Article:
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【Guide to studying in Nagoya】 Features of Nagoya

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Print2016-06-23
Nagoya is one of Japan's three great urban centers and home to 2.26 million people. It is also well known for its close proximity to numerous natural scenic and tourist attractions, and is a great place both to study and to enjoy your time in Japan. 
Nagoya is a center of manufacturing craftsmanship, with strong connections to the automotive, aircraft, and industrial robot industries. It's a great place to live, study, and come in contact with Japanese culture and traditions.

Reasonable cost of living

photograph  Typical monthly rents


Compared with Tokyo and Osaka, rents in Nagoya are very reasonable

Rent is a major part of the cost of living. One of Nagoya's biggest attractions is the reasonable rents you will find here. Many universities also provide dormitories for international students, which is another way of reducing expenditure while you are a student.

photograph  Regional consumer price index


Enjoy a reasonable cost of living in Nagoya

According to data from 2012, the consumer price index of the City of Nagoya is 99.7. This is lower than the 23 wards in Tokyo (106.0), Osaka (100.6), Yokohama, or Kyoto. The food index is 98.8, which is also lower than other major cities. Nagoya is said to be a convenient place to live. There are 82 shopping centers within the city as of the end of 2011. This means that the number of shopping centers per capita is the second largest in 21 major cities across Japan.*1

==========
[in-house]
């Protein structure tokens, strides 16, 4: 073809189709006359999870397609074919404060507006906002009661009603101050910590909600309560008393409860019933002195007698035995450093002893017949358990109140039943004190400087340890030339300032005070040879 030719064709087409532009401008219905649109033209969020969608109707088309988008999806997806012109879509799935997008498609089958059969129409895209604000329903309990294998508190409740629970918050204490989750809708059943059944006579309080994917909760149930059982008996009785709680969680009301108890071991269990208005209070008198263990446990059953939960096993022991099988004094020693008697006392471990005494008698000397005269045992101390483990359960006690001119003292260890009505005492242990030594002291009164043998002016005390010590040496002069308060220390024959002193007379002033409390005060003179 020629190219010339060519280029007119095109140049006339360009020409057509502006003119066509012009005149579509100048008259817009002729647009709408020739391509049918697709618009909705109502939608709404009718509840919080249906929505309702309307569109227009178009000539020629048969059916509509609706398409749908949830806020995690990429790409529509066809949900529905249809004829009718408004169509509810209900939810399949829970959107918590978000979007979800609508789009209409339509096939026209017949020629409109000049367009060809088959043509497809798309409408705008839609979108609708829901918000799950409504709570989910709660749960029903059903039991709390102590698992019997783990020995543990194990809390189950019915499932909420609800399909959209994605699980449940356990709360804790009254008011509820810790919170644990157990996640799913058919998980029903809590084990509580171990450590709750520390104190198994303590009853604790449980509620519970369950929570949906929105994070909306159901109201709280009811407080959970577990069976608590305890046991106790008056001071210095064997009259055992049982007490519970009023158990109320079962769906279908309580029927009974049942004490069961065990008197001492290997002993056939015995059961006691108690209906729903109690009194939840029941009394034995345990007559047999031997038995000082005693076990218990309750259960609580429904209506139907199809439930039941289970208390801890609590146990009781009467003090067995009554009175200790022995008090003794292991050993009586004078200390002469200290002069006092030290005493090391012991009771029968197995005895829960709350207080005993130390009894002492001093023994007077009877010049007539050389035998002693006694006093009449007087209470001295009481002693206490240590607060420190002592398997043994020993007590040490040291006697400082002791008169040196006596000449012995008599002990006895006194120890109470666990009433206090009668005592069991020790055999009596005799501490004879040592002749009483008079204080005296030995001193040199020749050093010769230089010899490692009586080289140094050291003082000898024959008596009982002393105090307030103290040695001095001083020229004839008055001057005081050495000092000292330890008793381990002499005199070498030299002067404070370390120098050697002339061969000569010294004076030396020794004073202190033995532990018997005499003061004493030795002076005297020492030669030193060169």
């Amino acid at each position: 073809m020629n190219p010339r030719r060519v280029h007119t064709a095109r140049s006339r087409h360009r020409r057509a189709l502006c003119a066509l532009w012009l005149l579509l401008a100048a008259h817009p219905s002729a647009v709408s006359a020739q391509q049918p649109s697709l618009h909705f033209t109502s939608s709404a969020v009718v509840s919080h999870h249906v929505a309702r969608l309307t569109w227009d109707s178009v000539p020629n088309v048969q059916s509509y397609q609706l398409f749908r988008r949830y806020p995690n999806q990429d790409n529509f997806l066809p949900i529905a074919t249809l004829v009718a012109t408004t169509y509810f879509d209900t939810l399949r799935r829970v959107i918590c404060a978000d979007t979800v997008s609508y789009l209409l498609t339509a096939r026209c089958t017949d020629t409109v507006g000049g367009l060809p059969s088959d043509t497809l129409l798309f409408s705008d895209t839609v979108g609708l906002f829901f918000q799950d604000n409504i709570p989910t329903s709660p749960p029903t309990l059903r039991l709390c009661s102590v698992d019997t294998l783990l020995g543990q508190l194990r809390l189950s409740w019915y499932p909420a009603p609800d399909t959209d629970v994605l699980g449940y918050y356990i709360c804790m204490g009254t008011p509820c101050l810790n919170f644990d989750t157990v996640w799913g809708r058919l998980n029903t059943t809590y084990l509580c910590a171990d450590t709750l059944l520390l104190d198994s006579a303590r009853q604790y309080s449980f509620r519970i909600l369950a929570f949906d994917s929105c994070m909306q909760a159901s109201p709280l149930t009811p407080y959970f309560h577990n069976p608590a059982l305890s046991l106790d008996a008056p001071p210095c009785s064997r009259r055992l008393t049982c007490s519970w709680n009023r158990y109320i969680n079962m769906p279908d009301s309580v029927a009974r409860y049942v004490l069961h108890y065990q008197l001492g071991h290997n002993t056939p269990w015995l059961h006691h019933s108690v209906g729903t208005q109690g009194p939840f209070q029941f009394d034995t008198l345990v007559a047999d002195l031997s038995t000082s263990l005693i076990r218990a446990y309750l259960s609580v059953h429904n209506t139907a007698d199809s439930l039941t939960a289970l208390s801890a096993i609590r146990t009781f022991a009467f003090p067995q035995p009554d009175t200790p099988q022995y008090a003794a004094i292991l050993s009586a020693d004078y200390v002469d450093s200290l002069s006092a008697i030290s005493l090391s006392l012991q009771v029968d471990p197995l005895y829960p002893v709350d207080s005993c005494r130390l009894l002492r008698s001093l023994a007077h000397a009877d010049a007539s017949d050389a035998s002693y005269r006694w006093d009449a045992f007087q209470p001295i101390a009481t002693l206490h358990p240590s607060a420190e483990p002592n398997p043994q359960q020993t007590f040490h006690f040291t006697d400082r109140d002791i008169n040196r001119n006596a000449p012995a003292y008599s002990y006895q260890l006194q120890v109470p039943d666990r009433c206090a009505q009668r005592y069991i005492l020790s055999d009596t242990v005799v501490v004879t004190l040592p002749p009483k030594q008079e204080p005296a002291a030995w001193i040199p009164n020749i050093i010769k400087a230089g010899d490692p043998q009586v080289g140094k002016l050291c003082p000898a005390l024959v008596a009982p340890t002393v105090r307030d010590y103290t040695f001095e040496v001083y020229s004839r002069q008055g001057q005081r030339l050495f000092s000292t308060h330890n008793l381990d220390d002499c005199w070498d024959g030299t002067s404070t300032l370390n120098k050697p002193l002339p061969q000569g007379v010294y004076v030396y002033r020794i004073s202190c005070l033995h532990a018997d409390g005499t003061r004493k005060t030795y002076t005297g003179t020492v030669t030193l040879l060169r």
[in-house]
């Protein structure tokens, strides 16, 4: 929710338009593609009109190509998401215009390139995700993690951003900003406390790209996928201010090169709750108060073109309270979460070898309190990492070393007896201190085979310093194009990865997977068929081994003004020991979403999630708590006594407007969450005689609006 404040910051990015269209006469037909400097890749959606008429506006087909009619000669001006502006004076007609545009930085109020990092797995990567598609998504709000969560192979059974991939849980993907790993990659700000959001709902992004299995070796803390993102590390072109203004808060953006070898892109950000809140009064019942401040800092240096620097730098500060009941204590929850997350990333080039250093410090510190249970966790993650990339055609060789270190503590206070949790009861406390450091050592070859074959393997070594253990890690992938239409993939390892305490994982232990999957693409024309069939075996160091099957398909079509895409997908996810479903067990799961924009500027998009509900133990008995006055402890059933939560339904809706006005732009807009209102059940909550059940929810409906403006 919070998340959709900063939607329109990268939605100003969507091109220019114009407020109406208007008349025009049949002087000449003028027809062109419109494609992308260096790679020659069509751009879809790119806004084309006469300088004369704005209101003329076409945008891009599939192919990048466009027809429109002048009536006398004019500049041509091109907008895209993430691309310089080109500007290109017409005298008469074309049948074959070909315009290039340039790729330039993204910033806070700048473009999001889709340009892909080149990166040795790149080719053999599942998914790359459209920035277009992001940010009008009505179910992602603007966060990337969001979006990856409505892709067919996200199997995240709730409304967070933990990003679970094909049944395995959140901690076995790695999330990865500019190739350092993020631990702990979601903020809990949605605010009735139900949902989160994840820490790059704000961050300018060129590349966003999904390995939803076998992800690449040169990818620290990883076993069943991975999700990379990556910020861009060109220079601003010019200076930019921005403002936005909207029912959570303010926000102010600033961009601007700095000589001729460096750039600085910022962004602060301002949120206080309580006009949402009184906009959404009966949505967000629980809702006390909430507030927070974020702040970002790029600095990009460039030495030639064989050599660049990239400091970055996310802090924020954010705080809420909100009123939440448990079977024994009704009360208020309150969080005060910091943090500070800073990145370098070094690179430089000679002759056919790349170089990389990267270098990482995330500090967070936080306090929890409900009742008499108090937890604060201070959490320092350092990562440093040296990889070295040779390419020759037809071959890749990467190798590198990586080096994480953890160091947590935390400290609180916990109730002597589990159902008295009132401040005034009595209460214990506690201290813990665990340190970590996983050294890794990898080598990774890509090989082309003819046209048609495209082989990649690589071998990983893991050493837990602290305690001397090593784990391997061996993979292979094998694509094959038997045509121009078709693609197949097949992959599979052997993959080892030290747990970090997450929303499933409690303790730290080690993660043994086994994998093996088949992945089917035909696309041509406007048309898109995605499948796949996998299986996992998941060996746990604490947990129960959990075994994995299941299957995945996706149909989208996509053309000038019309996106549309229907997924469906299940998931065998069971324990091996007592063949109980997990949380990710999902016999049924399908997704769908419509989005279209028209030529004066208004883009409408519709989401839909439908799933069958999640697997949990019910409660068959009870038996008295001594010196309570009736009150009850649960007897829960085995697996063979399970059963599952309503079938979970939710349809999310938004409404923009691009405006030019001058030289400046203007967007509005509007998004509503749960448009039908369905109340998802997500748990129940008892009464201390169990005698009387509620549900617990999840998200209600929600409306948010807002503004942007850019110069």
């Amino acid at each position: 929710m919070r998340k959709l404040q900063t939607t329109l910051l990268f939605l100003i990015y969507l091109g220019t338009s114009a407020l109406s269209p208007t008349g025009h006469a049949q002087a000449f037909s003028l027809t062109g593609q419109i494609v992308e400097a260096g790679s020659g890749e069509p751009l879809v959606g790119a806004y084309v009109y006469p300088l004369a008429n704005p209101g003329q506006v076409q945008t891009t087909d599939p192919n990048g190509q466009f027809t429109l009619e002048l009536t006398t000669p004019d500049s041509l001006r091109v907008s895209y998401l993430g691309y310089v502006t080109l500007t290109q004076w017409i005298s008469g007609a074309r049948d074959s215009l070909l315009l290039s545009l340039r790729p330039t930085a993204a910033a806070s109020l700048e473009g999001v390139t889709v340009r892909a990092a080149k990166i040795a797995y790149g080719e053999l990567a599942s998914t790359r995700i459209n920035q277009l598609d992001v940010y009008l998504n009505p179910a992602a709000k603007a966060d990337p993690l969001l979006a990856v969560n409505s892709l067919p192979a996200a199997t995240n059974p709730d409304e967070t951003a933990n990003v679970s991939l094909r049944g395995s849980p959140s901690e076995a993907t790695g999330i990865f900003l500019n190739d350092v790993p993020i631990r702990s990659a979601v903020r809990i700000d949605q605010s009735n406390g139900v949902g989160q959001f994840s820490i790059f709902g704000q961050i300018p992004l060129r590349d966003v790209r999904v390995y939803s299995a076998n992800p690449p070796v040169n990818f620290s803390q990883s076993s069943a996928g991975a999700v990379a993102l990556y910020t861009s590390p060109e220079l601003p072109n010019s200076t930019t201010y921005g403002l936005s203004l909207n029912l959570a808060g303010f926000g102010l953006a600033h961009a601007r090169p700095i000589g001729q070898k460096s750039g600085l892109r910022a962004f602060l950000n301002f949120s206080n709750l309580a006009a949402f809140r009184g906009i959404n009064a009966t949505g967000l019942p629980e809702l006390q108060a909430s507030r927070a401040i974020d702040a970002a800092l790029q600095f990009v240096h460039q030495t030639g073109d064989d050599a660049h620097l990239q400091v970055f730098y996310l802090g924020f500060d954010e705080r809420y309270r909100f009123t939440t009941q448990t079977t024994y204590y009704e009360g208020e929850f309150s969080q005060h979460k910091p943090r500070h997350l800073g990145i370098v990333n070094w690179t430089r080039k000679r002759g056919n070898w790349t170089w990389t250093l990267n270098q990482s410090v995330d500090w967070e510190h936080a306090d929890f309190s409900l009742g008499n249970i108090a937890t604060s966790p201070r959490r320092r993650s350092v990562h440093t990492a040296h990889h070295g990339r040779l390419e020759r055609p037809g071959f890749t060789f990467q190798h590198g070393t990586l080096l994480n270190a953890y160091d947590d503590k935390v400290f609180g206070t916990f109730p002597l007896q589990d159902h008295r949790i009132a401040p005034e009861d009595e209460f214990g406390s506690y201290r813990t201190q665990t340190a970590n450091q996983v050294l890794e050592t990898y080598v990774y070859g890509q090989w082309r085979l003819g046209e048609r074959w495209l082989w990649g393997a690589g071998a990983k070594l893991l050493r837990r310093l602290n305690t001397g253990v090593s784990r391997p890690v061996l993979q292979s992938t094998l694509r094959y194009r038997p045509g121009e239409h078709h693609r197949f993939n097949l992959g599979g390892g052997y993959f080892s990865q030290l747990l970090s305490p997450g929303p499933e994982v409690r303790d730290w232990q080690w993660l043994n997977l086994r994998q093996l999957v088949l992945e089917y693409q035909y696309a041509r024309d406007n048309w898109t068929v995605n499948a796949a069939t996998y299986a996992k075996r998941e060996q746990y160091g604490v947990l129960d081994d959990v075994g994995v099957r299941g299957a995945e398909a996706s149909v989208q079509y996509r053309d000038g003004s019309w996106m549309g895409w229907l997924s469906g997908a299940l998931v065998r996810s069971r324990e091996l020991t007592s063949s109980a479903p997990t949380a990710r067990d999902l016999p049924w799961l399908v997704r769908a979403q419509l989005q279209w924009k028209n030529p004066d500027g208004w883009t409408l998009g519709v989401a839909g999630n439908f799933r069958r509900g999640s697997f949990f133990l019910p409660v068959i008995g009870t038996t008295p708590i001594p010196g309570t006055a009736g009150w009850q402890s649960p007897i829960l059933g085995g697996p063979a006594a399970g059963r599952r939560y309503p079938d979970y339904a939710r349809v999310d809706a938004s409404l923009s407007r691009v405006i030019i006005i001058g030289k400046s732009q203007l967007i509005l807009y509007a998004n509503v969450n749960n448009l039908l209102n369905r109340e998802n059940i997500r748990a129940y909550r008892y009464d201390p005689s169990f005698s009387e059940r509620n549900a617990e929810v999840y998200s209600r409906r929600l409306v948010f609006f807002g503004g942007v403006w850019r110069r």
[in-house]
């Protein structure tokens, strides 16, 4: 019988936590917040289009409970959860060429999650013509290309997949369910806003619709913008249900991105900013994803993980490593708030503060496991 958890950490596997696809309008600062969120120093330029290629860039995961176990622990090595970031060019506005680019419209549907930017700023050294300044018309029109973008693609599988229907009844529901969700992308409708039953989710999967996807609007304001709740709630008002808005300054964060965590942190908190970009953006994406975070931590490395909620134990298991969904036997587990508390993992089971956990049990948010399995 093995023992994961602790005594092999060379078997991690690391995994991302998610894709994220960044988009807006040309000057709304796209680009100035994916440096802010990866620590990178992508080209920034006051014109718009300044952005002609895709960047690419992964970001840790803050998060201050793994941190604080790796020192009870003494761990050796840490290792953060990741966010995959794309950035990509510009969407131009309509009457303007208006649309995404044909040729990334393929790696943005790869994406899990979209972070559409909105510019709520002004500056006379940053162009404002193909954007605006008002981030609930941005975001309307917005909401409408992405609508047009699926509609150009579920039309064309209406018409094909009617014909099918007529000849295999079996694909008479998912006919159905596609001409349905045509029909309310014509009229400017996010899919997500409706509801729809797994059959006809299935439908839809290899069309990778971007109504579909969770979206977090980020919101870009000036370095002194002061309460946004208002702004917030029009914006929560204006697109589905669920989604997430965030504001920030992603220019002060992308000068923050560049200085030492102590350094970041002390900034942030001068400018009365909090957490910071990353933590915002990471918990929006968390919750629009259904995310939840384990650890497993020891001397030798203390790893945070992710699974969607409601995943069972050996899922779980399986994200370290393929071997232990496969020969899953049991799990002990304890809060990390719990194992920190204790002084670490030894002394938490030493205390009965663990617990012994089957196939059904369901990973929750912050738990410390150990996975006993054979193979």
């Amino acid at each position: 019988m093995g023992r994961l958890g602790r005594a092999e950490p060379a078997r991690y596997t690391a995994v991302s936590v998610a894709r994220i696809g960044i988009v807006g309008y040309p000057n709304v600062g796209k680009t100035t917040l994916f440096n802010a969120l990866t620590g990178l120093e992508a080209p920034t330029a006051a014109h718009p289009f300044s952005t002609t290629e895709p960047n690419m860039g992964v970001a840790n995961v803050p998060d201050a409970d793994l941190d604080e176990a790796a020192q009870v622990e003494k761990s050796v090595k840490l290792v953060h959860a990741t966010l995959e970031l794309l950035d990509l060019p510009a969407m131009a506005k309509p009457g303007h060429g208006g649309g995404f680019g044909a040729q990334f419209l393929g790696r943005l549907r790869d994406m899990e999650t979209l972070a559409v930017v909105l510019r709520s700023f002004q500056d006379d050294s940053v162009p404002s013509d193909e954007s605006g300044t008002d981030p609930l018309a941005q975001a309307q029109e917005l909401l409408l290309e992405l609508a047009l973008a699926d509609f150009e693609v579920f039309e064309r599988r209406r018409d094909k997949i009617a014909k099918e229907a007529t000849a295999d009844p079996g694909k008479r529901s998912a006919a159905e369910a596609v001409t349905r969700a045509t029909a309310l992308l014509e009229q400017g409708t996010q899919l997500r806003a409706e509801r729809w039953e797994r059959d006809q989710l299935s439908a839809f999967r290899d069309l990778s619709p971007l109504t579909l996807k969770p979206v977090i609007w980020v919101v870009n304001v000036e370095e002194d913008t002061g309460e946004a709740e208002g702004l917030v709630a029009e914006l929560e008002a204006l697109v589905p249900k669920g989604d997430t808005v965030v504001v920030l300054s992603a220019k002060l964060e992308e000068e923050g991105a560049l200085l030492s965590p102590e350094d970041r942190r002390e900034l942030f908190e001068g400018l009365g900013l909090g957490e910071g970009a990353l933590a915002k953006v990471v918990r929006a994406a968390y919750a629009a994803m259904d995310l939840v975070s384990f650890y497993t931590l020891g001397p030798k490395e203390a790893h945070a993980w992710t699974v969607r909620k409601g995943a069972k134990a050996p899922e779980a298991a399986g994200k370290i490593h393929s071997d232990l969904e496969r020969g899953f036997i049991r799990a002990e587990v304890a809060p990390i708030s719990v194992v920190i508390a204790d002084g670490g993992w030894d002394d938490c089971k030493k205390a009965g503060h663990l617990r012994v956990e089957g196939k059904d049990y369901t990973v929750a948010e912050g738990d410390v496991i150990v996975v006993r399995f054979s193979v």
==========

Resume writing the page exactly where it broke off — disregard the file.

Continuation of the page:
*1 2012(cf. Japan Council of Shopping Centers)

Enjoying life in Nagoya

photograph  Per-capita area of city parks


Easy-going, fun-filled, and a great sports city

Nagoya's population density is only one-third of that of Tokyo or Osaka. The city has a number of lush parks that are great for enjoying the weather, jogging, or taking part in the many seasonal events that are held in the city. It's also a great place for enjoying professional sporting events such as baseball and soccer as well as figure skating shows and the annual Nagoya Tournament of the Japan Sumo Association.

photograph  Nagoya City Science Museum


Nagoya City Science Museum

The world's largest planetarium, nicknamed "Brother Earth," features realistic recreations of the night sky. Don't miss a wide variety of other exhibitions that will provide enjoyable experiences with science.

photograph  Higashiyama Zoo and Botanical Gardens


Higashiyama Zoo and Botanical Gardens

There are over 500 species of animals, including elephants, koalas, and even small fish such as killifish. Interactive events are regularly organized to get to know the animals. The botanical garden has over 7000 types of plants on display. Take a walk through the natural forest course and enjoy looking at the many plants. Higashiyama Sky Tower is located next to the zoo and the botanical garden, from which you can see across the City of Nagoya.

photograph  Togokusan Fruits Park


Togokusan Fruits Park

A fruit park is located near the foot of "Togokusan" (198.3m above sea level), the largest mountain in the City of Nagoya. The Fruit Farm grows peaches, persimmons, chestnuts, apples and other familiar fruits. There is also a "Greenhouse for tropical fruit trees from the world" including rare fruit trees from tropical and subtropical regions. The Shidarezakura (weeping cherry) in the park is also worth seeing. You can experience harvesting fruit depending on the season.